Going way back, I always knew that Call of Cthulhu shouldn’t be Dungeons & Dragons. I don’t just mean the system and all its nonsense. I mean, it shouldn’t be about walking around fighting monsters all the time. It shouldn’t be opening doors and finding random creatures and artifacts. It shouldn’t be a video game. I think that might be part of why I always focused stories on only one core idea or creature. If the story was about Ghouls, then dang it, Ghouls would be what you got. Maybe, just maybe, they’d have something extra special and nasty working with them, but 99% of what the game would be about Ghouls and Ghouls only. This time around I wanted to do things differently, so I conceived two major and unrelated stories, and multiple lesser stories. I still don’t want this to degrade into some 20s themed dungeon crawl, with rooms full of Deep Ones or legions of Nightgaunts flapping around. But it’s going to be more monster/thing heavy than I’d normally do. In fact, in the very first session, a monster was spotted (briefly), an artifact was found, and a bunch of other crazy stuff happened. Normally, I’d take a lot longer to reveal that much. And of course, like in all Call of Cthulhu games I run, I need to make sure that the possibility of the complete ending of the world is always an option. I feel like any given session of the game should be able to result in an apocalypse of some form, be it a plague, open war with the Deep Ones, causing Yog-Sothoth to open the Gates, a visit from Ghroth, whatever.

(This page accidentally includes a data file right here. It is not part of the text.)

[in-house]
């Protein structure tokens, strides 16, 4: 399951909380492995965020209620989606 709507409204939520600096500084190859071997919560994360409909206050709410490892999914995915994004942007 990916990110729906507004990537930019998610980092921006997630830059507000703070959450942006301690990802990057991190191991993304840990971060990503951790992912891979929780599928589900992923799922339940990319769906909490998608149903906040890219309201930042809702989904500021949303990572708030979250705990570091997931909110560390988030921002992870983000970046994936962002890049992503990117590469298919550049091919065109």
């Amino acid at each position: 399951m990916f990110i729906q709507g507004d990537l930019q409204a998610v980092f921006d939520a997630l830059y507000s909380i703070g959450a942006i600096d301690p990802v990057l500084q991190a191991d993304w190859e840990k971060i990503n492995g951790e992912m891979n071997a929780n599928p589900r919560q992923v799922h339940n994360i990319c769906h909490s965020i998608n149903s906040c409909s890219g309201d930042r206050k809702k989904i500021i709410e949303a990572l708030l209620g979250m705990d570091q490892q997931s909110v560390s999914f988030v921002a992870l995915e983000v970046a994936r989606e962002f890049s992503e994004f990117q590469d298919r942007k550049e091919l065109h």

So, now that I’ve got my head around the game, now that the first session has happened, I feel more focused, and more like I know what I’m doing again. Now, I need to target each player and his/her character with some particular excitement and horror, as well as provide opportunities for each to be a valued member of a team.
I don’t imagine this game will go on for more than 3 or 4 sessions, especially as I’m trying to keep things moving quickly, and will probably be throwing a lot more, and more deadly things at the characters than normal. So, I’m still thinking about what other games might be good for the group. I would certainly like to do something more long form, something open ended, where character development can get more play, where stories can take their time to build, and where actions have far reaching consequences. One especially nice thing about games like Call of Cthulhu is that, assuming characters reach a good ending point still sane and alive, there’s always the option of picking things up again later, even if there are new players in the group. If folks enjoy this roleplaying thing and want to do more, we’ll talk about options again then. I hope I can keep this ball rolling. It’s tough, with everyone having kids and jobs and social lives. But I think we can do it.
|I still love Cyberpunk 2020.|